Our favourite Drupalcon sessions, part 1
Personally I’ve found most value in the smaller sessions. There are discussion-style groups around a common interests (BoFs) and presentation seminars. I’ve enjoyed being able to share what wisdom I can in the former – for example, about what page building experiences work best for our clients, or ways to accelerate projects. Drupal is built on collaboration so it’s only fair to give back where we can. My colleague Steven has given back by volunteering to help some sessions run smoothly.
As for the front-led seminars, here’s which ones each of us found most interesting…
Andrei: Decoupling your search solution with Drupal Search API
You could almost feel the speed of how quickly searches run! A new neat abstraction for searching from Drupal-backed sites (including decoupled apps) without so much effort, and with an easy-to-use UI.
Ross: Having your cake, and eating it too: Using Varnish to serve content from your new Drupal site alongside your legacy platform.
Seeing a relatively simple and effective example of making this work was helpful. Moving from one platform to another can be fraught with pressure so being walked through how to do this, and for such a large scale project, was ace!
Irina: Design in Figma and deploy a pixel perfect Drupal websites in days not weeks
This session was just one of several that helped demonstrate how site builders and editors can achieve their goals quickly with Drupal. It’s a pleasant surprise to see what’s possible. The editing experience can be really good! Extra modules can help to tailor solutions for clients. More improvements are on the way too!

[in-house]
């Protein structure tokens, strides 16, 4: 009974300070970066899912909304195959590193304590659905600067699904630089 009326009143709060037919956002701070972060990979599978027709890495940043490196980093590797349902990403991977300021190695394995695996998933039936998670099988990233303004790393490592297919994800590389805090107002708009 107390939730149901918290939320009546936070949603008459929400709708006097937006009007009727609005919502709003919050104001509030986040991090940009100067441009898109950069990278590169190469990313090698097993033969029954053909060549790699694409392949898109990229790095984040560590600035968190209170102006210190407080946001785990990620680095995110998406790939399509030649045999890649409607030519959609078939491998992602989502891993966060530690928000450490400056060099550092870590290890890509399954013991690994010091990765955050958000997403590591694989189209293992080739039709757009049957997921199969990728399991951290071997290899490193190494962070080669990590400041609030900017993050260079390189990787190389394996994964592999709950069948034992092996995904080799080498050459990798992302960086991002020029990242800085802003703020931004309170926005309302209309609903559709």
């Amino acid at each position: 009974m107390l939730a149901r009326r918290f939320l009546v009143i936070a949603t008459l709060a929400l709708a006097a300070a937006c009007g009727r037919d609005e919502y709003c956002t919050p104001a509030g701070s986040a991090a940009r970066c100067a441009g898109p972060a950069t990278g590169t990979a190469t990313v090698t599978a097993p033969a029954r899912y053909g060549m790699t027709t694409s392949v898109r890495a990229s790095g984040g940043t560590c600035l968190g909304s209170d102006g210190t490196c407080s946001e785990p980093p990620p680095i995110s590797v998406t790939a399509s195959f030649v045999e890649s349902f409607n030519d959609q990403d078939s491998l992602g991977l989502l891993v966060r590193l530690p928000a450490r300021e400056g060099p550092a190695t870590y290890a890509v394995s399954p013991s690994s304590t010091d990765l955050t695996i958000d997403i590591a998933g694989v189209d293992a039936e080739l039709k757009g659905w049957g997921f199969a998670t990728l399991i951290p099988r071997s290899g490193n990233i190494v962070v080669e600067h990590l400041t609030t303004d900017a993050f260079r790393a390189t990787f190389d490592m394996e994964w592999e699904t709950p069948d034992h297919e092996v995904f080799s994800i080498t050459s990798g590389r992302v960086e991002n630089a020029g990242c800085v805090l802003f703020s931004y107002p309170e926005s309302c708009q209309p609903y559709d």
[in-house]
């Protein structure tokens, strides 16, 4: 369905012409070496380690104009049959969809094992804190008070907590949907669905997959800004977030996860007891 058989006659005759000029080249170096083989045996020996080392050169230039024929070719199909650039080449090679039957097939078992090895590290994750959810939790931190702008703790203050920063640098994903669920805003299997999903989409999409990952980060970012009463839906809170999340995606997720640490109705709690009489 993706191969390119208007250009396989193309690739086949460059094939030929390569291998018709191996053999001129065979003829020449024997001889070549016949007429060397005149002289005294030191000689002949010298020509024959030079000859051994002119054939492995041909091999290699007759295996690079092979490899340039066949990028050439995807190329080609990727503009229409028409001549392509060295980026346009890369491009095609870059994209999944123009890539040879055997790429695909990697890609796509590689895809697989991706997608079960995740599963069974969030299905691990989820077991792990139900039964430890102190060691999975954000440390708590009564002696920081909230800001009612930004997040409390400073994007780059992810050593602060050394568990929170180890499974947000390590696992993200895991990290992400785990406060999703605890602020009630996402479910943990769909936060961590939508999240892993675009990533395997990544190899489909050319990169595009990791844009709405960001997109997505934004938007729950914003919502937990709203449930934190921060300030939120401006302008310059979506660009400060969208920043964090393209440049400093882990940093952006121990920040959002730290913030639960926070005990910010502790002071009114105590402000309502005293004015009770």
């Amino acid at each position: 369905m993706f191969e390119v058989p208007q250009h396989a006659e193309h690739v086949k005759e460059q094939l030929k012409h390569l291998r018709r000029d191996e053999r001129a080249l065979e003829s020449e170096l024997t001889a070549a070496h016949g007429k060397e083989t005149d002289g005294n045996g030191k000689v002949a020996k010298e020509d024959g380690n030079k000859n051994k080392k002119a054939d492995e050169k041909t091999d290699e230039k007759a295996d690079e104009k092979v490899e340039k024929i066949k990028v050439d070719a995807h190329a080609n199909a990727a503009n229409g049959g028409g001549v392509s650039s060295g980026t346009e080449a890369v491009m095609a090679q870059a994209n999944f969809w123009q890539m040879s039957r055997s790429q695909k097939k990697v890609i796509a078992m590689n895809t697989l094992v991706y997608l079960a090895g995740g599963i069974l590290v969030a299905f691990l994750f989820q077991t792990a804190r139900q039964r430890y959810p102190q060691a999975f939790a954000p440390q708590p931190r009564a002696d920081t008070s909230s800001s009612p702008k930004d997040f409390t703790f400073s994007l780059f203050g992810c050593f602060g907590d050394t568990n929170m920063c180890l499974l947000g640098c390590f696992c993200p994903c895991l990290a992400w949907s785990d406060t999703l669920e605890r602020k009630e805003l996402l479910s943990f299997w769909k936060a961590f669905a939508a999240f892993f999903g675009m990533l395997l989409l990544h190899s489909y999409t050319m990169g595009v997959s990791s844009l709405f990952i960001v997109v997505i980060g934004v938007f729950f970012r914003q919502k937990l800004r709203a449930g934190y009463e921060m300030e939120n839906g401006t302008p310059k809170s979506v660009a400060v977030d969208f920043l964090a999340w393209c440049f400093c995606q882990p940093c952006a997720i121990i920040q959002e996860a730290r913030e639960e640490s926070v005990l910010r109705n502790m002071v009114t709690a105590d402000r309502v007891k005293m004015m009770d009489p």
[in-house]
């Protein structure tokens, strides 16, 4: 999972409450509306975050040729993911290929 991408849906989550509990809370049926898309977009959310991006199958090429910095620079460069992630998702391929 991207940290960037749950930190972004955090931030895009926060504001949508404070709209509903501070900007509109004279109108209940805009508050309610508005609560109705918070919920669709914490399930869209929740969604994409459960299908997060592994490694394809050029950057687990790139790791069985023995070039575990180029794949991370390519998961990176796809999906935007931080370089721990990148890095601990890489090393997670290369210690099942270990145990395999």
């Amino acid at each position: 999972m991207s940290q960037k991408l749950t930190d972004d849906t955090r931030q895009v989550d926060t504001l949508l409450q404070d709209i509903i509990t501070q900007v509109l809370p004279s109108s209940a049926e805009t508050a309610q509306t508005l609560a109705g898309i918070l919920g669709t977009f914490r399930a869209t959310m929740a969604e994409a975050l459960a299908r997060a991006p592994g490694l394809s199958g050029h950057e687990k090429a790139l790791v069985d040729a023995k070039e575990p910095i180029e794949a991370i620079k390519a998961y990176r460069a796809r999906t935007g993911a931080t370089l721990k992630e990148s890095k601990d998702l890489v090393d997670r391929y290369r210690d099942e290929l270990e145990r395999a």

Greg: Test-Driven Drupal
Gaining a wider vision & perspective on Drupal's potential has been helpful - whether from Dries' keynote or sessions like this one that offered a quite different approach to what we might normally do. This was an introduction to automated testing and test-driven development in Drupal which challenged our assumptions - perhaps "coding by wishful thinking", writing test assertions before implementations, could lead to better quality code?
Steven: So I logged in, now what? The Dashboard initiative welcomes you
It was great to see that people cared about the experience for users right after they'd logged in. The solutions outlined used existing Drupal tools and methodologies and so combined the flexibility and scale that we've come to love from Drupal, without sacrificing the flexibility to customise to suit the needs of individual sites and clients.
Me (James): Drupal Translate interface on steroids
Drupal has really robust multilingual capabilities; this session demonstrated using it with a microservices architecture. This included exporting translations into an abstracted storage bucket for Node.Js applications to use, whilst still leveraging Drupal as the central translation hub. I'm looking forward to seeing their solution open sourced as promised!
That wraps up the first two days of the conference. What I haven't mentioned so far is the wonderful food from the bakery just near where we're staying .... baguettes, croissants and Merveilleux!